Productiveness and Productive Orientation
Important texts selected from his writingsby Rainer Funk
First published in:
(English edition), No. 7 (2003), Tuebingen (Selbst-verlag), p. 5-16.
2004 by The Literary Estate of Erich Fromm, UrsrainerRing 24, D-72076 Tuebingen, E-Mail: frommfunk[at-symbol]aol.com
1. What is not meant by productiveness
In order to avoid the misunderstandings to which the term „productiveness“ lendsitself, it seems appropriate to discuss briefly what is not meant by productiveness.Generally the word „productiveness“ is associated with creativeness, particu-larly artistic creativeness. The real artist, indeed, is the most convincing represen-tative of productiveness. But not all artists are productive; a conventional tainting,e.g., may exhibit nothing more than the technical skill to reproduce the likeness ofa person in photographic fashion on a canvas. But a person can experience, see,feel, and think productively without having the gift to create something visible orcommunicable.
Productiveness is an attitude which every human being is capa- ble of, unless he is mentally and emotionally crippled.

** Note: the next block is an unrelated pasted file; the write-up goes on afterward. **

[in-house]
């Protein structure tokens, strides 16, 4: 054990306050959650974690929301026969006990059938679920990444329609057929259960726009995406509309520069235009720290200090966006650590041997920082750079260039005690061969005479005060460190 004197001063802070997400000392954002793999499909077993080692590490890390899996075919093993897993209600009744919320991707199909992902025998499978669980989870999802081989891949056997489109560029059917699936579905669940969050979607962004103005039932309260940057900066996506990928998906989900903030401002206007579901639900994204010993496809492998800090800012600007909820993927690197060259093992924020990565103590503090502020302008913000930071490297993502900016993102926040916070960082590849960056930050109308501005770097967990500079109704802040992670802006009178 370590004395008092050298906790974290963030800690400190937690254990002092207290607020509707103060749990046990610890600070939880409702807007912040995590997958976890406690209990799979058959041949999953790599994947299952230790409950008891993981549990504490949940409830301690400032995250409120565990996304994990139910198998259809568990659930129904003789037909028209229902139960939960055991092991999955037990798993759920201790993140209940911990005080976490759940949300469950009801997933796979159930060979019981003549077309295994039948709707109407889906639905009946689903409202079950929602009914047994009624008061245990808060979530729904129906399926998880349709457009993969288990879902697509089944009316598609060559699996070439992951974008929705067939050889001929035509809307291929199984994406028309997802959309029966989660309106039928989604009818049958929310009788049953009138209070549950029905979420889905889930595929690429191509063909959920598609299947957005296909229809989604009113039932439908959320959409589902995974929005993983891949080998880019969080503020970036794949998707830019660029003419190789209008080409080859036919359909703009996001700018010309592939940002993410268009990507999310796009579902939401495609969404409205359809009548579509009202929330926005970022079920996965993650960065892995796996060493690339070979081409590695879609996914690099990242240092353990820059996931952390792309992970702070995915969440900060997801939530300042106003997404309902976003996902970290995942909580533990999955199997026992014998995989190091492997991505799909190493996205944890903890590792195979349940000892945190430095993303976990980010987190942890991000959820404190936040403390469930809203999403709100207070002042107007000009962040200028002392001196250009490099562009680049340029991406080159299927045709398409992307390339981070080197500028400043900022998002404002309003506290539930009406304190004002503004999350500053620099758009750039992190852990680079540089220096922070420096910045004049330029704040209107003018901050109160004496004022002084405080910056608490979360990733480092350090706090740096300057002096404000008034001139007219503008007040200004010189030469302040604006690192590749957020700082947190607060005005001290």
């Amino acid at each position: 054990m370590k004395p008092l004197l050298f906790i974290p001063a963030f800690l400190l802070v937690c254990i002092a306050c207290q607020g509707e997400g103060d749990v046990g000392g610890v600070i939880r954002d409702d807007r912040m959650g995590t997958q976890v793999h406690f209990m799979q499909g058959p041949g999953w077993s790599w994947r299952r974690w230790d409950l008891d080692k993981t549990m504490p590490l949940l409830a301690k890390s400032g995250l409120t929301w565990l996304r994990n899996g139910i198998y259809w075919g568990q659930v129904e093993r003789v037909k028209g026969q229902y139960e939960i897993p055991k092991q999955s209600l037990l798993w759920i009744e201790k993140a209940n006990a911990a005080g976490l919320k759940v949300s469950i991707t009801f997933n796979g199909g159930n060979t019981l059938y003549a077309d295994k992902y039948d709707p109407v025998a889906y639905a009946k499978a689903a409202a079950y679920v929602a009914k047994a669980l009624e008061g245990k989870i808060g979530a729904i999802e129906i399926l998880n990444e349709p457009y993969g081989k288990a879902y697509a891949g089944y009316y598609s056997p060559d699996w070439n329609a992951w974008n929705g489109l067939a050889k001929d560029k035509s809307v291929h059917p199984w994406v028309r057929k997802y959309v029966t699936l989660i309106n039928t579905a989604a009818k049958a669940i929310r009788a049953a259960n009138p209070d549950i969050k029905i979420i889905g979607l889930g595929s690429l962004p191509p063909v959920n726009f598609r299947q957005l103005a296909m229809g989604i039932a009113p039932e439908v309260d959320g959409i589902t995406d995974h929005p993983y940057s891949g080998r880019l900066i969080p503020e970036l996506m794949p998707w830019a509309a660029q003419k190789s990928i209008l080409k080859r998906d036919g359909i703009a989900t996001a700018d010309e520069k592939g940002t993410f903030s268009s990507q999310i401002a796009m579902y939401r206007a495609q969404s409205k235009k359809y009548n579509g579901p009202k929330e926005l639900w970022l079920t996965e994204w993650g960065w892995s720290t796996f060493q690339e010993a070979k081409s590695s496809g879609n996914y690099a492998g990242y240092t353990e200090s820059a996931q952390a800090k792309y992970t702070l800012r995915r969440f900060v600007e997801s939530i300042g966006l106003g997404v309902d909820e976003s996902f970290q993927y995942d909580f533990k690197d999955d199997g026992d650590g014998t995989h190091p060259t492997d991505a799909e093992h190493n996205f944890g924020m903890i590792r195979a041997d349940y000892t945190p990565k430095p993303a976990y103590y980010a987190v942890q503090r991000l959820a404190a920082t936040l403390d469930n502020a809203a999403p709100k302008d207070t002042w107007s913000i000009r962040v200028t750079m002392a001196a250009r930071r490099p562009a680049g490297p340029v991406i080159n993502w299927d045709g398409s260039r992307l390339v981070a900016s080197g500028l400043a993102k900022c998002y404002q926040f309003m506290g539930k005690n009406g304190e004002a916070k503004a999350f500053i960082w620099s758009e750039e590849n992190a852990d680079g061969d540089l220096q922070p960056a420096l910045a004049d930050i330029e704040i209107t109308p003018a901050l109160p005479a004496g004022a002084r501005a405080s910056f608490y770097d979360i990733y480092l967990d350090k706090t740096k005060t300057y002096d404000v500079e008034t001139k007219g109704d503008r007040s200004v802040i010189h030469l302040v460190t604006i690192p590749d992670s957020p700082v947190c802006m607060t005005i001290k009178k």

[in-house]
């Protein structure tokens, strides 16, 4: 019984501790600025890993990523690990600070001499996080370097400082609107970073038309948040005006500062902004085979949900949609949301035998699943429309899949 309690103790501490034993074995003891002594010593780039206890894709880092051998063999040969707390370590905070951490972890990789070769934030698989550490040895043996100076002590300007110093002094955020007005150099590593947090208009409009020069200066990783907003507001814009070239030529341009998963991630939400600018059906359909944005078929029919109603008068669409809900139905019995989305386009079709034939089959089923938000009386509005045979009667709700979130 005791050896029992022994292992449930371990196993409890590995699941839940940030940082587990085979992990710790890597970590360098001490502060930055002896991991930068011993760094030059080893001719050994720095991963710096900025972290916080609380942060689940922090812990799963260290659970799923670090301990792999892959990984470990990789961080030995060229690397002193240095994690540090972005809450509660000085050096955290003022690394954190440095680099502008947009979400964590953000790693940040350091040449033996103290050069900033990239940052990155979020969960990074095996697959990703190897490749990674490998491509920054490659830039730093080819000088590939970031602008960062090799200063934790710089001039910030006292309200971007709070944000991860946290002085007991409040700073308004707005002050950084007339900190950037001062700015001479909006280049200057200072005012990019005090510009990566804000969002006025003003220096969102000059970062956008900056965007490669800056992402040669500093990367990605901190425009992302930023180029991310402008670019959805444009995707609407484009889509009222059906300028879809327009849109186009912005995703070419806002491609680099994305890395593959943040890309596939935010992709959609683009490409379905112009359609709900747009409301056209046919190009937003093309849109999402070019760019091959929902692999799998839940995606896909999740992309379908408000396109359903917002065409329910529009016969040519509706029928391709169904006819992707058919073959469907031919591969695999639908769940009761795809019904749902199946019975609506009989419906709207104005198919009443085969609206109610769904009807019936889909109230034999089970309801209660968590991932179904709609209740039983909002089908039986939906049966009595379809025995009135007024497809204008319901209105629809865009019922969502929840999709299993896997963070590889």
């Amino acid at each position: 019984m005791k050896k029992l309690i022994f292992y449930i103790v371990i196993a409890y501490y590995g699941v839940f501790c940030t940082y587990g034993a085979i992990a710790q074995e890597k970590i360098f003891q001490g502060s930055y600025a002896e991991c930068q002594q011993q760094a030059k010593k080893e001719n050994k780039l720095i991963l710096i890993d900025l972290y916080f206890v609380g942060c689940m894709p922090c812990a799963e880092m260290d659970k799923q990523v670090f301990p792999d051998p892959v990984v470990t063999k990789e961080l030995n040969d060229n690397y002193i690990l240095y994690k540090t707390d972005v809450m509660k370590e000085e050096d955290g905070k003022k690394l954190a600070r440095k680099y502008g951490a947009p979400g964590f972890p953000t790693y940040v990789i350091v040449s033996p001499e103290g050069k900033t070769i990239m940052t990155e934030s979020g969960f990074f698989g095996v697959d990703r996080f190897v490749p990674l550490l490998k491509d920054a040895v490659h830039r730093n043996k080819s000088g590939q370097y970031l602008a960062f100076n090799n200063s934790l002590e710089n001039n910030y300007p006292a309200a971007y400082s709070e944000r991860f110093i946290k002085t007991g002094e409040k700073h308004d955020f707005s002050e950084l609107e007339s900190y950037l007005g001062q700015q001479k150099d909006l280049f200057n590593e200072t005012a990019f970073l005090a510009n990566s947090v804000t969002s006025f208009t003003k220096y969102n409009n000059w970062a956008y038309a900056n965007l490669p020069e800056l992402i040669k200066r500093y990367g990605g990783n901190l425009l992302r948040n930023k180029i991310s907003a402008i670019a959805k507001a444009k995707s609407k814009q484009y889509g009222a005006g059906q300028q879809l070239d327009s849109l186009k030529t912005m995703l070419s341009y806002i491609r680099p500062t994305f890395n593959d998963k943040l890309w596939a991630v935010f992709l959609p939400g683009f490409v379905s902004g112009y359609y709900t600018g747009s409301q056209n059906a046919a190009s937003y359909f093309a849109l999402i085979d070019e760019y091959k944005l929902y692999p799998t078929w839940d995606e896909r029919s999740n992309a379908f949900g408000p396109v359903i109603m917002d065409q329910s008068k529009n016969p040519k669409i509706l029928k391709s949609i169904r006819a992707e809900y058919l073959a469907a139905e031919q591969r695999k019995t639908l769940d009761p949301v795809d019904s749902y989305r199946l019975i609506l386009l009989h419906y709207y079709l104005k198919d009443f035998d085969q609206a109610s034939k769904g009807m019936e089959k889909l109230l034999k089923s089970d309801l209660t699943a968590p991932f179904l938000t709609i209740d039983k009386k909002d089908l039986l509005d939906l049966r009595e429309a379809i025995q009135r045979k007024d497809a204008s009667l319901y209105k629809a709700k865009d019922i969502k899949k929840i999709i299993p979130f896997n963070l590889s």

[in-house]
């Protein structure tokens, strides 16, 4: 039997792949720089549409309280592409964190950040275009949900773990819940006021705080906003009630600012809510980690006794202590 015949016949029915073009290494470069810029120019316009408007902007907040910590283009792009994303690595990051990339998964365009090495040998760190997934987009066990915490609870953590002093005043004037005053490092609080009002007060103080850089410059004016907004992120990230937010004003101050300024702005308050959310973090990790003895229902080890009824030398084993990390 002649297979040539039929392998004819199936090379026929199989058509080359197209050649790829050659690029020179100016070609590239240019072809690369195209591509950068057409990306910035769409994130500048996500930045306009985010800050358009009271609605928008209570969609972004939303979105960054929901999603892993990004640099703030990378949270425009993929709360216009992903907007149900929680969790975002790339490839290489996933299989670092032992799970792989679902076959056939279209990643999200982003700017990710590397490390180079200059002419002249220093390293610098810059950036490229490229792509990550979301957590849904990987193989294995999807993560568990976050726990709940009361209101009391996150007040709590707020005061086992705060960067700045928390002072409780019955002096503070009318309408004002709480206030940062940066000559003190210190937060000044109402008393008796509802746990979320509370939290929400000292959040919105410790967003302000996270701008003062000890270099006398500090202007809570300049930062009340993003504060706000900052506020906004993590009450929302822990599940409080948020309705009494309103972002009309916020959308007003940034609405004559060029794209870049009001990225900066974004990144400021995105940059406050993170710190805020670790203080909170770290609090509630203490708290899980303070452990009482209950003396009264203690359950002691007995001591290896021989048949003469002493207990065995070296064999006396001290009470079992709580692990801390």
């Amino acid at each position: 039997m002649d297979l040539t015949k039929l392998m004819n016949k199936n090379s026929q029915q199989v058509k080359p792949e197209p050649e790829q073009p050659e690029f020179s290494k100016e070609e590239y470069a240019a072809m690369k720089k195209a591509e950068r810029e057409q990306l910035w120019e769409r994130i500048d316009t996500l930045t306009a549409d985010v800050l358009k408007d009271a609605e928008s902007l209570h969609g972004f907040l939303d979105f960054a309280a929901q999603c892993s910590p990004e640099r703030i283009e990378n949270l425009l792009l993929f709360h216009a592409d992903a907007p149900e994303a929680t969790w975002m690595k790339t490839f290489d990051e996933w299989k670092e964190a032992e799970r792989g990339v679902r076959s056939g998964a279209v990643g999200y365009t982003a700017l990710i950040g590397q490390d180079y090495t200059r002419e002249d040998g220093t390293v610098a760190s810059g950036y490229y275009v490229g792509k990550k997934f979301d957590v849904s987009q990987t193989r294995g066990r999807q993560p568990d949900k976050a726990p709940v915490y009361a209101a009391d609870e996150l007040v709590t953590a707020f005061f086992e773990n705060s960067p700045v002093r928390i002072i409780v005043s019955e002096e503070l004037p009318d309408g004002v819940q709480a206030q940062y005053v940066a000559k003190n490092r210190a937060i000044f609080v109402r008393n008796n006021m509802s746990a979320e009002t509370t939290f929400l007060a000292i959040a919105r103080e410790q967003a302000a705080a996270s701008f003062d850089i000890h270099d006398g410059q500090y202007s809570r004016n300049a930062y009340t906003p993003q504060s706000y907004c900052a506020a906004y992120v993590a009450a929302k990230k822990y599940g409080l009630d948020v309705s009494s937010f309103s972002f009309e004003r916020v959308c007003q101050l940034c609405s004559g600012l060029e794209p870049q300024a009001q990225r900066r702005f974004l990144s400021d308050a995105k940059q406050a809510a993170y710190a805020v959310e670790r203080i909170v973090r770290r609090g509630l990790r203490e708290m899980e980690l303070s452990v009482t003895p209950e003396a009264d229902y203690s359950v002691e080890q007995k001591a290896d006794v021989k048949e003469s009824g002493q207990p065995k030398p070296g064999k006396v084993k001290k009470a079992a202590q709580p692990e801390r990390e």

The term „productive“ is also apt to be confused with „active,“ and „produc-tiveness“ with „activity.“ While the two terms can be synonymous (for instance, inAristotle’s concept of activity), activity in modern usage frequently indicates thevery opposite of productiveness. Activity is usually defined as behavior whichbrings about a change in an existing situation by an expenditure of energy. Incontrast, a person is described as passive if he is unable to change or overtly in-fluence an existing situation and is influenced or moved by forces outside himself.This current concept of activity takes into account only the actual expenditure ofenergy and the change brought about by it. It does not distinguish between theunderlying psychic conditions governing the activities.An example, though an extreme one, of nonproductive activity is the activityof a person under hypnosis. The person in a deep hypnotic trance may have hiseyes open, may walk, talk, and do things; he „acts.“ The general definition of ac-tivity would apply to him, since energy is spent and some change brought about.But if we consider the particular character and quality of this activity, we find thatit is not really the hypnotized person who is the actor, but the hypnotist who, bymeans of his suggestions, acts through him. While the hypnotic trance is an artifi-cial state, it is an extreme but characteristic example of a situation in which a per-son can be active and yet not be the true actor, his activity resulting from compel-ling forces over which he has no control.A common type of nonproductive activity is the reaction to anxiety, whetheracute or chronic, conscious or unconscious, which is frequently at the root of thefrantic preoccupations of men today. Different from anxiety motivated activity,though often blended with it, is the type of activity based on submission to or de-